RBAR is pronounced "ree-bar" and is a "Modenism" for Row-By-Agonizing-Row.
    First step towards the paradigm shift of writing Set Based code:
    ________Stop thinking about what you want to do to a row... think, instead, of what you want to do to a column.
    "If you think its expensive to hire a professional to do the job, wait until you hire an amateur."--Red Adair
    "Change is inevitable... change for the better is not."

    Helpful Links:
    How to post code problems
    How to Post Performance Problems
    Create a Tally Function (fnTally)

  • Gail Shaw

    SSC Guru

    Points: 1004454

    ScottPletcher (1/2/2015)


    GilaMonster (12/31/2014)


    Luis Cazares (12/30/2014)


    Yes, it's possible, but I wouldn't advice on using decimals on calculations as it's easy to get it wrong.

    It's also far less clear than a DATEADD for anyone coming along later and maintaining your code.

    SELECT Getdate()-(1/3.0) vs SELECT DATEADD(hh,-8,getdate())

    Agreed, but since we're going for clarity as well, why not HOUR instead of "hh"?!

    Old habit 😉 , although I only ever use the abbreviations for hour, year and millisecond (and quarter, but I don't recall the last time I needed to DATEADD a quarter). Can never remember which abbreviation is minute or month, so those always get written out in full.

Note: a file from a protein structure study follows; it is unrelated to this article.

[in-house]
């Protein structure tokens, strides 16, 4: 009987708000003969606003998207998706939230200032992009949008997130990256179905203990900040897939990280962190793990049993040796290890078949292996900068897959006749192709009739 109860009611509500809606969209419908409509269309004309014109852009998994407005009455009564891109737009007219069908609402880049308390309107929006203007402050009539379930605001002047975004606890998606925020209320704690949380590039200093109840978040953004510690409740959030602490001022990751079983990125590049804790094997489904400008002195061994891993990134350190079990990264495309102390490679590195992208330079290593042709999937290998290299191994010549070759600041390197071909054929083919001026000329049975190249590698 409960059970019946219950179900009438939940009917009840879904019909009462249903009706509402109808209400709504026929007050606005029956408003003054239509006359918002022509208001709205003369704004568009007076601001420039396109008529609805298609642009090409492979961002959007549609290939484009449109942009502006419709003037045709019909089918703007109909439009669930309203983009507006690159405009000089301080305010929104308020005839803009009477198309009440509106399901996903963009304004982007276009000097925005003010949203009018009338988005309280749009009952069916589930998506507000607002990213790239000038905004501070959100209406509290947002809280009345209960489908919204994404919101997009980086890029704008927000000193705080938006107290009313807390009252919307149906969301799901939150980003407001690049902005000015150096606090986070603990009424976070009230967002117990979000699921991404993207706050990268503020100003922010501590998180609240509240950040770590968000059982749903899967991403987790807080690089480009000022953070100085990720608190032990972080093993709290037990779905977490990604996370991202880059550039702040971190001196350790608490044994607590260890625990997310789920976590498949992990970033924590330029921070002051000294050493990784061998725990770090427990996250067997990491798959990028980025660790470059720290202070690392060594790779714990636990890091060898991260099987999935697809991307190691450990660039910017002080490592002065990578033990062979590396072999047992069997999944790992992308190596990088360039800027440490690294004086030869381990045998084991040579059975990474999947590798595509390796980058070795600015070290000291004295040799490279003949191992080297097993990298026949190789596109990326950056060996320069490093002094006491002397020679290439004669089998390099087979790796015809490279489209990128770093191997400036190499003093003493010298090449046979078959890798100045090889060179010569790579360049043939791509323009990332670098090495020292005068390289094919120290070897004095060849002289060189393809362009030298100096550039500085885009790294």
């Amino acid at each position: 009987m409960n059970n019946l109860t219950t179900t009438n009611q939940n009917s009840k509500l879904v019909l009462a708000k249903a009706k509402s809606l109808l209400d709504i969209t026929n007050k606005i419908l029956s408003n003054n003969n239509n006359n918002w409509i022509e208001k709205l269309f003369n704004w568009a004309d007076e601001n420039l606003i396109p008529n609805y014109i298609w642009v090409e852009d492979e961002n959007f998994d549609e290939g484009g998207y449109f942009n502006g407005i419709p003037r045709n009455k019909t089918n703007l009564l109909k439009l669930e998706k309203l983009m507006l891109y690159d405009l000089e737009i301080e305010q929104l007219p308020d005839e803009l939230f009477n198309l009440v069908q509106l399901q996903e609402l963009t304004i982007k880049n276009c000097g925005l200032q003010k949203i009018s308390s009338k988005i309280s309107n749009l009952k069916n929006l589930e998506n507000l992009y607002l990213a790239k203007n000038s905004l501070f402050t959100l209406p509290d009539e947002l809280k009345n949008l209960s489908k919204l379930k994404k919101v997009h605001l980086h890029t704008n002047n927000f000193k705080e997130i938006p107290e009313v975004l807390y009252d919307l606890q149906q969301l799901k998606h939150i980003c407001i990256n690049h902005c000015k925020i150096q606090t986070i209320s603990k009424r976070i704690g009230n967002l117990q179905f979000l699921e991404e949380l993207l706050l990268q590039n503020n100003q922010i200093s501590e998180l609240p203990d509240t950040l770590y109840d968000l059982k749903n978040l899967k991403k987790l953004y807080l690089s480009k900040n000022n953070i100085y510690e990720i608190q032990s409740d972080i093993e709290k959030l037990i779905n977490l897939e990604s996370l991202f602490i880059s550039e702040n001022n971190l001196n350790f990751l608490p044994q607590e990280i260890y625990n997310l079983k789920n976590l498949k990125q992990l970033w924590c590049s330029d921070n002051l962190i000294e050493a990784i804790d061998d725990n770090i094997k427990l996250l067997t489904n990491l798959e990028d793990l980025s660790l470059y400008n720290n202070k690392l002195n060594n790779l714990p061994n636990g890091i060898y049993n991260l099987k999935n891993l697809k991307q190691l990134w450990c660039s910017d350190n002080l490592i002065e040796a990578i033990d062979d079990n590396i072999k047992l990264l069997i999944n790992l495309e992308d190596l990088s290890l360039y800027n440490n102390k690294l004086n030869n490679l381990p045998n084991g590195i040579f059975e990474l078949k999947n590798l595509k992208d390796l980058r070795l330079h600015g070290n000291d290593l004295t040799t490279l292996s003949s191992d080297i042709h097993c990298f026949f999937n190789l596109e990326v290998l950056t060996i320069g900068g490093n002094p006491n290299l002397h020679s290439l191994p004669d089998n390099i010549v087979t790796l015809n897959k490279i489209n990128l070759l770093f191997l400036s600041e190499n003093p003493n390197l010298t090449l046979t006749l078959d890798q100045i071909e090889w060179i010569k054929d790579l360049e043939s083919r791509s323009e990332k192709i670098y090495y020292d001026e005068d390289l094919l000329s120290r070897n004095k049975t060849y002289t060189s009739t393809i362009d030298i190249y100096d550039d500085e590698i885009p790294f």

Gail Shaw
    Microsoft Certified Master: SQL Server, MVP, M.Sc (Comp Sci)
    SQL In The Wild: Discussions on DB performance with occasional diversions into recoverability

    We walk in the dark places no others will enter
    We stand on the bridge and no one may pass
  • Charles Kincaid

    SSChampion

    Points: 13593

    ScottPletcher (1/2/2015)


    GilaMonster (12/31/2014)


    Luis Cazares (12/30/2014)


    Yes, it's possible, but I wouldn't advice on using decimals on calculations as it's easy to get it wrong.

    It's also far less clear than a DATEADD for anyone coming along later and maintaining your code.

    SELECT Getdate()-(1/3.0) vs SELECT DATEADD(hh,-8,getdate())

    Agreed, but since we're going for clarity as well, why not HOUR instead of "hh"?! I don't get the obsession with using abbrevs for date/time parts, since the full name is usually not that much longer and is 100% clear (Edit: with exceptions for mcs, ms and ns).

    Oh yes. Very clear. If one is speaking English.:w00t:

    ATBCharles Kincaid